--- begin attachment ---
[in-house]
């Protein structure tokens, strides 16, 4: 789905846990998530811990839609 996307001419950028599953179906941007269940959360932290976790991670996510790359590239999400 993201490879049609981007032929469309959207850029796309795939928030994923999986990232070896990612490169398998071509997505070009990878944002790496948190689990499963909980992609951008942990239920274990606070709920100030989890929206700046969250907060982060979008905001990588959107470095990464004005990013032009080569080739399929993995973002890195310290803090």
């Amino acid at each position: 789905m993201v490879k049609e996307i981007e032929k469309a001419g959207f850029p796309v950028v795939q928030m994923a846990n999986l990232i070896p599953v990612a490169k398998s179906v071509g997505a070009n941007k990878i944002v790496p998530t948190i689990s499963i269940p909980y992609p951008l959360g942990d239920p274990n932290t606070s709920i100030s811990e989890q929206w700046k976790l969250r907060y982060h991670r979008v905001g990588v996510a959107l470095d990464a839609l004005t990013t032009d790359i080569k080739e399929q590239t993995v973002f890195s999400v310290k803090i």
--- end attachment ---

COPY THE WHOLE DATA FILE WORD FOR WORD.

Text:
[in-house]
């Protein structure tokens, strides 16, 4: 789905846990998530811990839609 996307001419950028599953179906941007269940959360932290976790991670996510790359590239999400 993201490879049609981007032929469309959207850029796309795939928030994923999986990232070896990612490169398998071509997505070009990878944002790496948190689990499963909980992609951008942990239920274990606070709920100030989890929206700046969250907060982060979008905001990588959107470095990464004005990013032009080569080739399929993995973002890195310290803090």
């Amino acid at each position: 789905m993201v490879k049609e996307i981007e032929k469309a001419g959207f850029p796309v950028v795939q928030m994923a846990n999986l990232i070896p599953v990612a490169k398998s179906v071509g997505a070009n941007k990878i944002v790496p998530t948190i689990s499963i269940p909980y992609p951008l959360g942990d239920p274990n932290t606070s709920i100030s811990e989890q929206w700046k976790l969250r907060y982060h991670r979008v905001g990588v996510a959107l470095d990464a839609l004005t990013t032009d790359i080569k080739e399929q590239t993995v973002f890195s999400v310290k803090i």